The U.S. Supreme Court recently released its decision in U.S. v. Jones. The case dealt with privacy issues and modern technology. The police placed a GPS tracking device on the defendant's car without a warrant. The vehicle's location was then tracked for nearly a month. The government argued that drivers have no expectation of privacy on public streets and that GPS surveillance is no more intrusive than being tailed by a police car. The Court disagreed, holding that the GPS device and the tracking was a search and the failure to have a warrant was in violation of the 4th Amendment. The decision by the Supreme Court was unanimous.
Robert H. Humphrey, Esq., a leading criminal defense attorney in the State of Rhode Island and former prosecutor, was recently quoted in Rhode Island Lawyers Weekly regarding this case. The article quotes Attorney Humphrey as saying "I think the court, by taking this case, is showing that they are concerned with keeping up with the changing technologies. " The decision, written by Justice Scalia, acknowledges changing technologies and how they are used. In this case, the physical placement of the GPS on the car amounted to trespass onto the defendant's property. The concurring justices expressed concern about evolving technologies which do not require a physical trespass in which to monitor a defendant, but that it can be done through electronic signals, such as using a Smartphone. The issue of technological advances and their affect on the rights of citizens will likely be before the Supreme Court again in the near future.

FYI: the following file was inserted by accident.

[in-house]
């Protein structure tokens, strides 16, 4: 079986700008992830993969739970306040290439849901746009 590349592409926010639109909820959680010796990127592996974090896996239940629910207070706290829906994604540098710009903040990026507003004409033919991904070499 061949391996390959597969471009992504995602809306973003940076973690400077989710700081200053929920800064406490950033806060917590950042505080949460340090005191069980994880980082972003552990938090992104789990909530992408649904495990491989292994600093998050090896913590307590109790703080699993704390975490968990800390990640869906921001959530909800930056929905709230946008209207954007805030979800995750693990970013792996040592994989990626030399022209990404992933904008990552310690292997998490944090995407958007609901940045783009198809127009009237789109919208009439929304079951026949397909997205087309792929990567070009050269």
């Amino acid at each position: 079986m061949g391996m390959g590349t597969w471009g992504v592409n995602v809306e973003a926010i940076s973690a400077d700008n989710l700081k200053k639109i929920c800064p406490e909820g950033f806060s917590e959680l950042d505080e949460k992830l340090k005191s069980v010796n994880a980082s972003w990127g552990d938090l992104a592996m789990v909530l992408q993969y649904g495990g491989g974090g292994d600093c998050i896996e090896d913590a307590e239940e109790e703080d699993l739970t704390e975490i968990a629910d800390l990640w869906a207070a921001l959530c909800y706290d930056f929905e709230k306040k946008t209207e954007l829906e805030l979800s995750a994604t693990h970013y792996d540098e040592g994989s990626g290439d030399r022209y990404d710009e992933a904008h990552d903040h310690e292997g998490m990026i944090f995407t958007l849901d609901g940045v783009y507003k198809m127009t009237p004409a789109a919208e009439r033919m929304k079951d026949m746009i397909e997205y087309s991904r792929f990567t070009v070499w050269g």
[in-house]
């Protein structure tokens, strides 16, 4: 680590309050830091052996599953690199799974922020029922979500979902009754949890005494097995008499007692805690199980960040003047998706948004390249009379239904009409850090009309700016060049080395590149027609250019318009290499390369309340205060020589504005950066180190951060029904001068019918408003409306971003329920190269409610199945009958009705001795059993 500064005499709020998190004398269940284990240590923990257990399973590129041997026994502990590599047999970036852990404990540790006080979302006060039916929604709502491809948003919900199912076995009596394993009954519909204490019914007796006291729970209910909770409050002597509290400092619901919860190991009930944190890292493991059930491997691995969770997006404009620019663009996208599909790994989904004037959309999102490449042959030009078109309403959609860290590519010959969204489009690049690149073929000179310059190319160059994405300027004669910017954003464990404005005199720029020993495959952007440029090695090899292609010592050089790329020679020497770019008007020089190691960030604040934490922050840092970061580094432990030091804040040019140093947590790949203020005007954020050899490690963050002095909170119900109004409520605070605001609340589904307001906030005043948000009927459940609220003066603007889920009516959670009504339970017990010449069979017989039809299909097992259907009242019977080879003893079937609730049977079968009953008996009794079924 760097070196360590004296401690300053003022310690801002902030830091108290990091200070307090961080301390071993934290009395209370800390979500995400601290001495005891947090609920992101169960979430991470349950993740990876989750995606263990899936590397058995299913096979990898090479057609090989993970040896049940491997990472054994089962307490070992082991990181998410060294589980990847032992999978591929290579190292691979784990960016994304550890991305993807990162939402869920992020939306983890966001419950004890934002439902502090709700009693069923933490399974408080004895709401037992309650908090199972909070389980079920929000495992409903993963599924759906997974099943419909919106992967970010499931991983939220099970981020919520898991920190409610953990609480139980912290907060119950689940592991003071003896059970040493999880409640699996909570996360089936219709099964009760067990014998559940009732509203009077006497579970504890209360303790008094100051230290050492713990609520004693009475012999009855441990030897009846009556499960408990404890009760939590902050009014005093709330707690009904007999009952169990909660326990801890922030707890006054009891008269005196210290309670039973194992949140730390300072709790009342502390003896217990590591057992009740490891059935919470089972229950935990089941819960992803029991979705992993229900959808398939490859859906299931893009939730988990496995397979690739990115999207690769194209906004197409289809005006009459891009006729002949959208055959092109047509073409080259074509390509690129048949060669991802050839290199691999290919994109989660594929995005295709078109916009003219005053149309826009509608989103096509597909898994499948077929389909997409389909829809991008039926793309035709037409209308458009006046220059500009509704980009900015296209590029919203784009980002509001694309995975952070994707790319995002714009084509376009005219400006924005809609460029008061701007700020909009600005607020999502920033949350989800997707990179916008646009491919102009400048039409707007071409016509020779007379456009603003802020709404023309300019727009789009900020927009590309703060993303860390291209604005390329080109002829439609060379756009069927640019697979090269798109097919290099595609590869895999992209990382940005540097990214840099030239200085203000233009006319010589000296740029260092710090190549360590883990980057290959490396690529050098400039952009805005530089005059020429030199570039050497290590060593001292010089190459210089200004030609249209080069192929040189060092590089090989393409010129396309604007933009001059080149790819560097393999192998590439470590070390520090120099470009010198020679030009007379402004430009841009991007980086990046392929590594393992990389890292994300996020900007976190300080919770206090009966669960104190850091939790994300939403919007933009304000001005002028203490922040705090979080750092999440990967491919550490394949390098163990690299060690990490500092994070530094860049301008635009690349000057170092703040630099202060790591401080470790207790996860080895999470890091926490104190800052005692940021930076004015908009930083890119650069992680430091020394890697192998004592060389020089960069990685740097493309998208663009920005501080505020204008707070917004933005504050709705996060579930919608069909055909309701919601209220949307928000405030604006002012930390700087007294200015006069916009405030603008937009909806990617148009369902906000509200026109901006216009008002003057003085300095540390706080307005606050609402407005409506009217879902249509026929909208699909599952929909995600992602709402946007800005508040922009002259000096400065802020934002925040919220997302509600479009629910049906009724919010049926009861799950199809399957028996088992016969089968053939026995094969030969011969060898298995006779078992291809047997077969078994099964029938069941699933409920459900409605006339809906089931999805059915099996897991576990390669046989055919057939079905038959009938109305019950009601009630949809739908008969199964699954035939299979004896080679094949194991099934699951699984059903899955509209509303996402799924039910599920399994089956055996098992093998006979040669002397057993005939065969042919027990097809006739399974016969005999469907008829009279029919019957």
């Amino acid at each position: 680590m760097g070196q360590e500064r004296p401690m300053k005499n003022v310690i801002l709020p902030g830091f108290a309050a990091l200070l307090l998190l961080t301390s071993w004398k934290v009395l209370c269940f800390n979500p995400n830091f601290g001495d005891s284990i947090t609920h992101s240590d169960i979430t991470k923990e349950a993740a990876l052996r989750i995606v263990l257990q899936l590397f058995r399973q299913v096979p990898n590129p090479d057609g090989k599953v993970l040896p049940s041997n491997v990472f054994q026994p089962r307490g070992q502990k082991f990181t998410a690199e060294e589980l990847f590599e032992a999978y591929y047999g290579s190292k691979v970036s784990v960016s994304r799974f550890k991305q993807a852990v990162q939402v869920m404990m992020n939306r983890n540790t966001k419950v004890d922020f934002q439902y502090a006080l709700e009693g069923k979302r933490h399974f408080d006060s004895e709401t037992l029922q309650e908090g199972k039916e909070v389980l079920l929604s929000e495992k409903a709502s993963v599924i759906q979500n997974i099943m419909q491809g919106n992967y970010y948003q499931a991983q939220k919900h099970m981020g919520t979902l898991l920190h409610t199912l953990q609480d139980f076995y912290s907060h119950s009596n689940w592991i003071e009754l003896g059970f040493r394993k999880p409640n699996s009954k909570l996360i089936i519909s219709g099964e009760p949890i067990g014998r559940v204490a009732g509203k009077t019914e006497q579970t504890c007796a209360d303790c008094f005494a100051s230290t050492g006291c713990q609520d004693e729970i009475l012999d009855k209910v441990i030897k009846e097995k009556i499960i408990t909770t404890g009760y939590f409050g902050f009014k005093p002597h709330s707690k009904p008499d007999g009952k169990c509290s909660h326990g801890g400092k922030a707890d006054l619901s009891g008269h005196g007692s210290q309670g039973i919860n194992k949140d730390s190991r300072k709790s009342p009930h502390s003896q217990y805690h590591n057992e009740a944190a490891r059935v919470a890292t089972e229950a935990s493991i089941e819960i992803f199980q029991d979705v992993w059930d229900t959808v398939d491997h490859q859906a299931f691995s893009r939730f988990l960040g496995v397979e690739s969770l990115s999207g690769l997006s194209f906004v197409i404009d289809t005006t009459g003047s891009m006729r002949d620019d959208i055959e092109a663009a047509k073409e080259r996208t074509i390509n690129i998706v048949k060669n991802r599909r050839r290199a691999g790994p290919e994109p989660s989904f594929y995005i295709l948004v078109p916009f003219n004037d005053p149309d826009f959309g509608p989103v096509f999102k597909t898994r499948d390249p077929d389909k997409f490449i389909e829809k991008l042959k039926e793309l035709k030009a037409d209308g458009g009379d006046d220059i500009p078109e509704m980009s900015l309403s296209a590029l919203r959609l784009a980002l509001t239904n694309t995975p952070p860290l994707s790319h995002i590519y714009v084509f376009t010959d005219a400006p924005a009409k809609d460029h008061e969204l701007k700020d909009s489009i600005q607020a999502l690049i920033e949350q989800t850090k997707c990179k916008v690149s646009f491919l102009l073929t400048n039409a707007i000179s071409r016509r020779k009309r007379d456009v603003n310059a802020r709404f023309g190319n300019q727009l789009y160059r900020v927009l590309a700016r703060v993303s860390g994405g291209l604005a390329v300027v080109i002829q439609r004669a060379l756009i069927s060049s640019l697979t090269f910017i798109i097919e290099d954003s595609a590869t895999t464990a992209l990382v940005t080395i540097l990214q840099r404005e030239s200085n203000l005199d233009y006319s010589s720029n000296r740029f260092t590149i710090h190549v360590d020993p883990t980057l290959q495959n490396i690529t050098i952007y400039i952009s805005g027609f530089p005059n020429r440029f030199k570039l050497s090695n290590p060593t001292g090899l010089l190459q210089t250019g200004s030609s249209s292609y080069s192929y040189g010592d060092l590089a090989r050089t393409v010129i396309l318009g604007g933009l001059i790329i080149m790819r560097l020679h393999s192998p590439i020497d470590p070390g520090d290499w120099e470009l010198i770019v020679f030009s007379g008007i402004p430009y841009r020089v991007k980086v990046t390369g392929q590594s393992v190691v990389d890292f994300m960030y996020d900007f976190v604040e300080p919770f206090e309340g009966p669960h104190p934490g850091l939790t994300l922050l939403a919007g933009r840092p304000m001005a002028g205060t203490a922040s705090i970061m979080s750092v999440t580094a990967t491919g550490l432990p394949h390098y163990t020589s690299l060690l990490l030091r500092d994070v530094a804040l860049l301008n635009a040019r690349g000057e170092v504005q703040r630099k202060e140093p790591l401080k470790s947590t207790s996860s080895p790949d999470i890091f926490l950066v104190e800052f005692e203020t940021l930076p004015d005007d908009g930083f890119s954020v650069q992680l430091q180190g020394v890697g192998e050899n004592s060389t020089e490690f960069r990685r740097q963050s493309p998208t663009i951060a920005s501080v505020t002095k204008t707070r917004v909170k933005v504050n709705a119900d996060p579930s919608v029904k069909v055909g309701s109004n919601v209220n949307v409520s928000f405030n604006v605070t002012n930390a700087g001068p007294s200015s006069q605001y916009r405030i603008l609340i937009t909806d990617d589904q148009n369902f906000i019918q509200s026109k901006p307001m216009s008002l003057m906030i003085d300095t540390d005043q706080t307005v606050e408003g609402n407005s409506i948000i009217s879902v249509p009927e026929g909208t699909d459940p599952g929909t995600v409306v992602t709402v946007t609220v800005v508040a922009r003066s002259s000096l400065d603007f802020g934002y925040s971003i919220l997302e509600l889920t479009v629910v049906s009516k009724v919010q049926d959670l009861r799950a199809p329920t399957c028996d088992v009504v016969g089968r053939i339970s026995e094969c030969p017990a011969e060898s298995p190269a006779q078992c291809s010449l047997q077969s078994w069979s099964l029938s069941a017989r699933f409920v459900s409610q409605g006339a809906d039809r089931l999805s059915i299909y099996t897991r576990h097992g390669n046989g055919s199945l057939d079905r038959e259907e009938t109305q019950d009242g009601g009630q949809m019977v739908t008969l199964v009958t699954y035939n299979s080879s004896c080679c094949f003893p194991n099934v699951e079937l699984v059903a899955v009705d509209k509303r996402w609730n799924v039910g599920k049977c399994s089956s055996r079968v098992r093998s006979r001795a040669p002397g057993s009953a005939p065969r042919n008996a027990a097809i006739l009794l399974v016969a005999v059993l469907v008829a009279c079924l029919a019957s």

If your or a family member have been charged with a criminal offense, please allow Attorney Robert H. Humphrey's reputation, experience and skill to successfully guide you through the legal process. Contact Robert H. Humphrey, Esq., at 401-816-5862 or e-mail him at email@example.com.